Illinois can improve its elementary and high schools by ensuring that schools are funded based on the needs of students & condition of the school building. For example, the needs of a child in a low-income neighborhood and conditions of their school are vastly different than that of a child from an affluent neighborhood.
Mass shootings and gun violence plague America. What can or should the Legislature do, if anything, to address this problem in Illinois?
While everyone can agree that mass shootings and gun violence are plagues that have engulfed America, the solution to it is a very sensitive and contentious issue for all sides. Illinois needs to address this problem in a respectful manner to victim’s families while ensuring that the rights that the Second Amendment has guaranteed citizens are protected. Finding a real solution would require several things: both sides need to be part of the discussion, patterns for the mass shootings and gun violence are taken into account, and, most importantly developing educational curriculum that focuses on children’s emotional needs/development from moment they enter a kindergarten classroom and until they graduate high school.
Do you favor or oppose term limits for any elected official in Illinois? Please explain.
I would favor term limits for any elected official in Illinois IF their prospective budgets were at a deficit at the end of their term. By doing this, elected officials would be beholden to their constituents and the State’s financial health rather than to big donors or party leaders.
Everybody says gerrymandering is bad, but the party in power in every state — Democrats in Illinois — resist doing anything about it. Or do we have that wrong? What should be done?
We forgot that the reason for redrawing electoral districts is to ensure that districts are equal in population based on census numbers and to ensure that one person’s vote in any election is worth as much as another’s. I think that re-evaluating the current process, limiting redistricting to every 10 years, after the Census numbers are tallied and turning final decision to an independent bipartisan commission are ideas that I strongly believe need to be considered.
The U.S. attorney’s office in Chicago is investigating possible official corruption by state and local officials. This prompted the Legislature to pass an ethics reform measure to amend the Lobbyist Registration Act (SB 1639). It was signed into law in December. What’s your take on this and what more should be done?
I think that the Legislature’s ethics reform to the Lobbyist Registration Act was a good first step to stop corruption by state officials and local officials, nonetheless if the Legislature is serious about ending corruption this reform needs to go one step further. I commit to introducing legislation that would make it illegal for any state and local officials to hold two political posts that are paid positions. For example, being a commissioner and being a mayor of a city. I commit to introducing legislation that will prohibit this as my first act after taking office.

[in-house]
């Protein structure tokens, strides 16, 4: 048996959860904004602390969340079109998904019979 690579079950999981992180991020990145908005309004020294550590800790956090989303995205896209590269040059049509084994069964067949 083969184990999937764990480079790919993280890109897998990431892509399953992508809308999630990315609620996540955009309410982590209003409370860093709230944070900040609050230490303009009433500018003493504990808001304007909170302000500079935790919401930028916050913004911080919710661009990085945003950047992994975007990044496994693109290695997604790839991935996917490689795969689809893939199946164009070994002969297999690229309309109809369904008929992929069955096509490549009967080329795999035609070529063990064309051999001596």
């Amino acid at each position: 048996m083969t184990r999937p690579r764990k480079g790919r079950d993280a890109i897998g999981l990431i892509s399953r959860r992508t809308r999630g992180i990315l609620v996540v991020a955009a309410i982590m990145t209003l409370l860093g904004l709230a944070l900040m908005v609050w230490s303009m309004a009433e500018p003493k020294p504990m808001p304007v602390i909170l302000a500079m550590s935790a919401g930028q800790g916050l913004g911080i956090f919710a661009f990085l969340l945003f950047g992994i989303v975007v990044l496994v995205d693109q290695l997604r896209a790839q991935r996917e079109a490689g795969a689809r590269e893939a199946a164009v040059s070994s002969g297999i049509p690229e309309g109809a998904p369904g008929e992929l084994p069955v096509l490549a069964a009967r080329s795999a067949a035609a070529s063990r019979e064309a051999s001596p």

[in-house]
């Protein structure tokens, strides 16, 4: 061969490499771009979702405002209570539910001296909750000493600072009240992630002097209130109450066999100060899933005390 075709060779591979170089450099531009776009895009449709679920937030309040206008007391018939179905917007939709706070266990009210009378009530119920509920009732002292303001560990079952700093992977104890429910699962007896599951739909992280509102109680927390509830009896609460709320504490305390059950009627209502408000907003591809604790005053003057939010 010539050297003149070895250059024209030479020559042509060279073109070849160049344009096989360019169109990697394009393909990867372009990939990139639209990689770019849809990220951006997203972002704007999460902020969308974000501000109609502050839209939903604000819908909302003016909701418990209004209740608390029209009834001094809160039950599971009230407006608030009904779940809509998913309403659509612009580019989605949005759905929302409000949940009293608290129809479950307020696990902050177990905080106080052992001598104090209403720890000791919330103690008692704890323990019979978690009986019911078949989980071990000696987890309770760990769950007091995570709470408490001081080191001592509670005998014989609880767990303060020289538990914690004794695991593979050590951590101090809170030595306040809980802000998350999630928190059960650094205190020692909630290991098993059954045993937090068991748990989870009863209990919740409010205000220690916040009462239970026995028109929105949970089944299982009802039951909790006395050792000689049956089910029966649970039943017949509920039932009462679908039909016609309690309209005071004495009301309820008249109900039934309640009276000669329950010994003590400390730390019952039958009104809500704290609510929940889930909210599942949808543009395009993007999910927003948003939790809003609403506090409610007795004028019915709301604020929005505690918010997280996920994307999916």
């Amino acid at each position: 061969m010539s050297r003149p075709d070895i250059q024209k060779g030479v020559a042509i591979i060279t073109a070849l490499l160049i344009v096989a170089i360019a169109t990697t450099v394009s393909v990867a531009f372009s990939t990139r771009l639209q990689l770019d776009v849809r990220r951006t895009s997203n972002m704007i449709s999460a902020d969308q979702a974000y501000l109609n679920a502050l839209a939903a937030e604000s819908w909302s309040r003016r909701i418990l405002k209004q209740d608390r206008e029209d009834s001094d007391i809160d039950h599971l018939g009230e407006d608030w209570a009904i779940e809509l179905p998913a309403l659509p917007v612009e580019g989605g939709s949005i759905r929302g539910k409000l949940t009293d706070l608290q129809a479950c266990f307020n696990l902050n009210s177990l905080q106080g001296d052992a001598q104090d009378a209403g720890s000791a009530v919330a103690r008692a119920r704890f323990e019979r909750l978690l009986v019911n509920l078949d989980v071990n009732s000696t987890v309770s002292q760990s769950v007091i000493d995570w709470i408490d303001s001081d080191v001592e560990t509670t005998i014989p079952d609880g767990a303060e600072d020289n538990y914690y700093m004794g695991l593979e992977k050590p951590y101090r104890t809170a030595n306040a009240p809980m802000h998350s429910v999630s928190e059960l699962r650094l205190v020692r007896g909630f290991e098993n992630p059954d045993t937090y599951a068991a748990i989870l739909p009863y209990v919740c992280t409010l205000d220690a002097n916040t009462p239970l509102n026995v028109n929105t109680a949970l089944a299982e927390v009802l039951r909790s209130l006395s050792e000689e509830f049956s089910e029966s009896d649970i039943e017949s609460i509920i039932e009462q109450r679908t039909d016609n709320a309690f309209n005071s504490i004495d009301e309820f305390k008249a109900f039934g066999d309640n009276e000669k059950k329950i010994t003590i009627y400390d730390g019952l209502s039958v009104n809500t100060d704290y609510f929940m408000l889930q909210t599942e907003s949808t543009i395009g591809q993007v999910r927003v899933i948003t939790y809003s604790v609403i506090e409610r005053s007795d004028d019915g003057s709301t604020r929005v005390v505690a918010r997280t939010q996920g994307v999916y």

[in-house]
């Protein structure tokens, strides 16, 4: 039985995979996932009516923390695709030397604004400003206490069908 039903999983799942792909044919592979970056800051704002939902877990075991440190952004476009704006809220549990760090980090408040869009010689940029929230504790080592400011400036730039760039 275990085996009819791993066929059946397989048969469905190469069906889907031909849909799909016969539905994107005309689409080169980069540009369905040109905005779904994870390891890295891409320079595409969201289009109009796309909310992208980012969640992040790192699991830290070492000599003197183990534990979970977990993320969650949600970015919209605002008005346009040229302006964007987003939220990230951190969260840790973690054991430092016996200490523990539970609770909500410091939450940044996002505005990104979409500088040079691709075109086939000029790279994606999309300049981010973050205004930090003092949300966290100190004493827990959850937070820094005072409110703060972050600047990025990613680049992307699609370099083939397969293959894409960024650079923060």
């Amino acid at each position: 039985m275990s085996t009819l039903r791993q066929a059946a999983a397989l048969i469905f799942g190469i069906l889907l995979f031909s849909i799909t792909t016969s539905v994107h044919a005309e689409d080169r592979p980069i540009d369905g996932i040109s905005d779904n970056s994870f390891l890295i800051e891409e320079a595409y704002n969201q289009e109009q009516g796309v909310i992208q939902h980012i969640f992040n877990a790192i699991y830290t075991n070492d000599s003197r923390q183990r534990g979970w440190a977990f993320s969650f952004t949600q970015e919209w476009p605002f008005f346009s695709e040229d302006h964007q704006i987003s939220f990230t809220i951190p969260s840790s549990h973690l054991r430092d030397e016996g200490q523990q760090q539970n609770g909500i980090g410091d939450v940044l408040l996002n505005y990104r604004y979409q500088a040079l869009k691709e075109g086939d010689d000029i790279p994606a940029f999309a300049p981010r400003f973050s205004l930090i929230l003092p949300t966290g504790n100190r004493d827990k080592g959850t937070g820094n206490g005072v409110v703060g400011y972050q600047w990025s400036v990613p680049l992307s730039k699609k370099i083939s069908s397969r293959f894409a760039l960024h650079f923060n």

When people use the internet and wireless devices, companies collect data about us. Oftentimes, the information is sold to other companies, which can use it to track our movements or invade our privacy in other ways. When companies share this data, we also face a greater risk of identity theft. What should the Legislature do, if anything?
Protecting Illinois residents from having their information sold needs to be a top priority for elected officials. Introducing legislature where the individual needs to be informed and agree to having their information sold, something more concrete than the current disclosures, and having these companies give 60% of the profits to each individual. The latter would most likely persuade companies from selling collected data.
The number of Illinois public high school graduates who enroll in out-of-state universities continues to climb. What can Illinois do to make its state universities more attractive to Illinois high school students?
In order to make Illinois state universities more attractive to Illinois high school students, we could offer incentives that would go into effect after graduation. For example, offering student loan forgiveness in various % levels if graduates commits to:
- staying in the state after graduation for a specific amount of years;
- goes into public service; and
- getting involved with state agencies that serve the most vulnerable constitutes, such as the foster program, homeless community, mentorships to children in low income communities.
What is your top legislative priority with respect to the environment?
We need to take note of what is currently happening all over the world and realize that we no longer have the luxury of turning a blind eye to this issue. The environment is among my top legislative priorities, we need to find a way to get Illinois closer to lowering greenhouse gas emissions and pollutants by moving to renewable energy and provide training to ensure that current/future generations are able to fulfill jobs in this area.
What historical figure from Illinois, other than Abraham Lincoln (because everybody’s big on Abe), do you most admire or draw inspiration from? Please explain.
Other than Abraham Lincoln, Ronald Reagan is an Illinois native who I admire because he was the last president to tackle the immigration issue by granting an amnesty to ~3 million undocumented immigrants. He not only help those undocumented individuals come out of the shadows but also generated ~$100 million in revenue from application fees for the United States.
What’s your favorite TV, streaming or web-based show of all time. Why?
My favorite TV show of all time is The Amazing Race because it showcases people from diverse backgrounds traveling around the world doing physical and mental challenges. This might the only opportunity that some people might have to being exposed to different cultures.